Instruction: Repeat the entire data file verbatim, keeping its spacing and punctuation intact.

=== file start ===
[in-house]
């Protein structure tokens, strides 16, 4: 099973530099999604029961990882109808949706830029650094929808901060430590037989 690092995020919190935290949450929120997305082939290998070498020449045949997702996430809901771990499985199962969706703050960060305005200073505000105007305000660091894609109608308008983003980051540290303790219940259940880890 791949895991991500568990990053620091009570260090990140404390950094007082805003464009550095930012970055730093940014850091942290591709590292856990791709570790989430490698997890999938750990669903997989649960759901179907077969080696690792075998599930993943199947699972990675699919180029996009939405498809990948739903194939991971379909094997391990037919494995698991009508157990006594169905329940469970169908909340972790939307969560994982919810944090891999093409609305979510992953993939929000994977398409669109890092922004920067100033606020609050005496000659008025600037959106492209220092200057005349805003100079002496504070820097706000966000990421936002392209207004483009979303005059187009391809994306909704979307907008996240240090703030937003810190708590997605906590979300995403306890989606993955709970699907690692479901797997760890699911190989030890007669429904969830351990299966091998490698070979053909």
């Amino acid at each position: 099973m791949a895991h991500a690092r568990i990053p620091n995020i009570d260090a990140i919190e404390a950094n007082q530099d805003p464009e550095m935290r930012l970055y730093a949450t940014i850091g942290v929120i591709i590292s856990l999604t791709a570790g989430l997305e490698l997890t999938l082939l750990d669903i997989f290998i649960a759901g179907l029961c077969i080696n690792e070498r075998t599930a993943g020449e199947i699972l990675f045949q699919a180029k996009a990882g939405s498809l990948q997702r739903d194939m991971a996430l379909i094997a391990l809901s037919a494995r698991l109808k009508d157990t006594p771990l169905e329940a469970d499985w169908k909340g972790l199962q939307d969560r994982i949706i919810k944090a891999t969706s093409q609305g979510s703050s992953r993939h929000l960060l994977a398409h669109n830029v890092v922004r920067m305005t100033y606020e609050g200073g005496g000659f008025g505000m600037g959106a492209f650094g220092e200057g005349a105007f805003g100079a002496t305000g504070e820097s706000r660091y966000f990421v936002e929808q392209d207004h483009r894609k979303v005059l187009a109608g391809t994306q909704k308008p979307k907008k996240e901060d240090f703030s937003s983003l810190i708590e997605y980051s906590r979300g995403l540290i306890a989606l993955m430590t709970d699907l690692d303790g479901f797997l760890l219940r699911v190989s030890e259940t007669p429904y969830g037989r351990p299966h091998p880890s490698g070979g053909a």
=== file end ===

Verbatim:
[in-house]
């Protein structure tokens, strides 16, 4: 099973530099999604029961990882109808949706830029650094929808901060430590037989 690092995020919190935290949450929120997305082939290998070498020449045949997702996430809901771990499985199962969706703050960060305005200073505000105007305000660091894609109608308008983003980051540290303790219940259940880890 791949895991991500568990990053620091009570260090990140404390950094007082805003464009550095930012970055730093940014850091942290591709590292856990791709570790989430490698997890999938750990669903997989649960759901179907077969080696690792075998599930993943199947699972990675699919180029996009939405498809990948739903194939991971379909094997391990037919494995698991009508157990006594169905329940469970169908909340972790939307969560994982919810944090891999093409609305979510992953993939929000994977398409669109890092922004920067100033606020609050005496000659008025600037959106492209220092200057005349805003100079002496504070820097706000966000990421936002392209207004483009979303005059187009391809994306909704979307907008996240240090703030937003810190708590997605906590979300995403306890989606993955709970699907690692479901797997760890699911190989030890007669429904969830351990299966091998490698070979053909």
């Amino acid at each position: 099973m791949a895991h991500a690092r568990i990053p620091n995020i009570d260090a990140i919190e404390a950094n007082q530099d805003p464009e550095m935290r930012l970055y730093a949450t940014i850091g942290v929120i591709i590292s856990l999604t791709a570790g989430l997305e490698l997890t999938l082939l750990d669903i997989f290998i649960a759901g179907l029961c077969i080696n690792e070498r075998t599930a993943g020449e199947i699972l990675f045949q699919a180029k996009a990882g939405s498809l990948q997702r739903d194939m991971a996430l379909i094997a391990l809901s037919a494995r698991l109808k009508d157990t006594p771990l169905e329940a469970d499985w169908k909340g972790l199962q939307d969560r994982i949706i919810k944090a891999t969706s093409q609305g979510s703050s992953r993939h929000l960060l994977a398409h669109n830029v890092v922004r920067m305005t100033y606020e609050g200073g005496g000659f008025g505000m600037g959106a492209f650094g220092e200057g005349a105007f805003g100079a002496t305000g504070e820097s706000r660091y966000f990421v936002e929808q392209d207004h483009r894609k979303v005059l187009a109608g391809t994306q909704k308008p979307k907008k996240e901060d240090f703030s937003s983003l810190i708590e997605y980051s906590r979300g995403l540290i306890a989606l993955m430590t709970d699907l690692d303790g479901f797997l760890l219940r699911v190989s030890e259940t007669p429904y969830g037989r351990p299966h091998p880890s490698g070979g053909a």